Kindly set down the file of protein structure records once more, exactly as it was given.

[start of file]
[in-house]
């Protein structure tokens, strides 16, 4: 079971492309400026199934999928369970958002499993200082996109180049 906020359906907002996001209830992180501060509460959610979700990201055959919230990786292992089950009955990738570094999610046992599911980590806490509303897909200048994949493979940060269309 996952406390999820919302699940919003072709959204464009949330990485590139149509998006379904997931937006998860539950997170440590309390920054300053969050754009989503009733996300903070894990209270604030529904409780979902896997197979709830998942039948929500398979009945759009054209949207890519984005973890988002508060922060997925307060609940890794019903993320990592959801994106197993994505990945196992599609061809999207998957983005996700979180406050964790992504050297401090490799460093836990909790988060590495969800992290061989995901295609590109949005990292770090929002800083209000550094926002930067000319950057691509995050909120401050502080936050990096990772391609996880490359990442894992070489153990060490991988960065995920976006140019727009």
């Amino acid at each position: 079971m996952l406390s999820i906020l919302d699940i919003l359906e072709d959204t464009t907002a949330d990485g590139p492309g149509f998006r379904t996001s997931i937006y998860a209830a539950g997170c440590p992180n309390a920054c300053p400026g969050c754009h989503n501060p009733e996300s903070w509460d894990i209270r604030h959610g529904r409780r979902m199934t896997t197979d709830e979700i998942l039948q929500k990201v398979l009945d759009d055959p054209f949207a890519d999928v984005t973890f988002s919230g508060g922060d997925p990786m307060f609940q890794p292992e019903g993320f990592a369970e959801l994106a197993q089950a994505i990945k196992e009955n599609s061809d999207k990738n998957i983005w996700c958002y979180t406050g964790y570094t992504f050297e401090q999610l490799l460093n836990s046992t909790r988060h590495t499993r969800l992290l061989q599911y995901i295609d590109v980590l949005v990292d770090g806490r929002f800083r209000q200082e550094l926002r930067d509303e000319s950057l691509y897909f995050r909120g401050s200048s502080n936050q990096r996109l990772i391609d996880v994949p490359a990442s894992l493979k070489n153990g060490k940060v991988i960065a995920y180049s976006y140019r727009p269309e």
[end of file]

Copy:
[in-house]
């Protein structure tokens, strides 16, 4: 079971492309400026199934999928369970958002499993200082996109180049 906020359906907002996001209830992180501060509460959610979700990201055959919230990786292992089950009955990738570094999610046992599911980590806490509303897909200048994949493979940060269309 996952406390999820919302699940919003072709959204464009949330990485590139149509998006379904997931937006998860539950997170440590309390920054300053969050754009989503009733996300903070894990209270604030529904409780979902896997197979709830998942039948929500398979009945759009054209949207890519984005973890988002508060922060997925307060609940890794019903993320990592959801994106197993994505990945196992599609061809999207998957983005996700979180406050964790992504050297401090490799460093836990909790988060590495969800992290061989995901295609590109949005990292770090929002800083209000550094926002930067000319950057691509995050909120401050502080936050990096990772391609996880490359990442894992070489153990060490991988960065995920976006140019727009």
């Amino acid at each position: 079971m996952l406390s999820i906020l919302d699940i919003l359906e072709d959204t464009t907002a949330d990485g590139p492309g149509f998006r379904t996001s997931i937006y998860a209830a539950g997170c440590p992180n309390a920054c300053p400026g969050c754009h989503n501060p009733e996300s903070w509460d894990i209270r604030h959610g529904r409780r979902m199934t896997t197979d709830e979700i998942l039948q929500k990201v398979l009945d759009d055959p054209f949207a890519d999928v984005t973890f988002s919230g508060g922060d997925p990786m307060f609940q890794p292992e019903g993320f990592a369970e959801l994106a197993q089950a994505i990945k196992e009955n599609s061809d999207k990738n998957i983005w996700c958002y979180t406050g964790y570094t992504f050297e401090q999610l490799l460093n836990s046992t909790r988060h590495t499993r969800l992290l061989q599911y995901i295609d590109v980590l949005v990292d770090g806490r929002f800083r209000q200082e550094l926002r930067d509303e000319s950057l691509y897909f995050r909120g401050s200048s502080n936050q990096r996109l990772i391609d996880v994949p490359a990442s894992l493979k070489n153990g060490k940060v991988i960065a995920y180049s976006y140019r727009p269309e």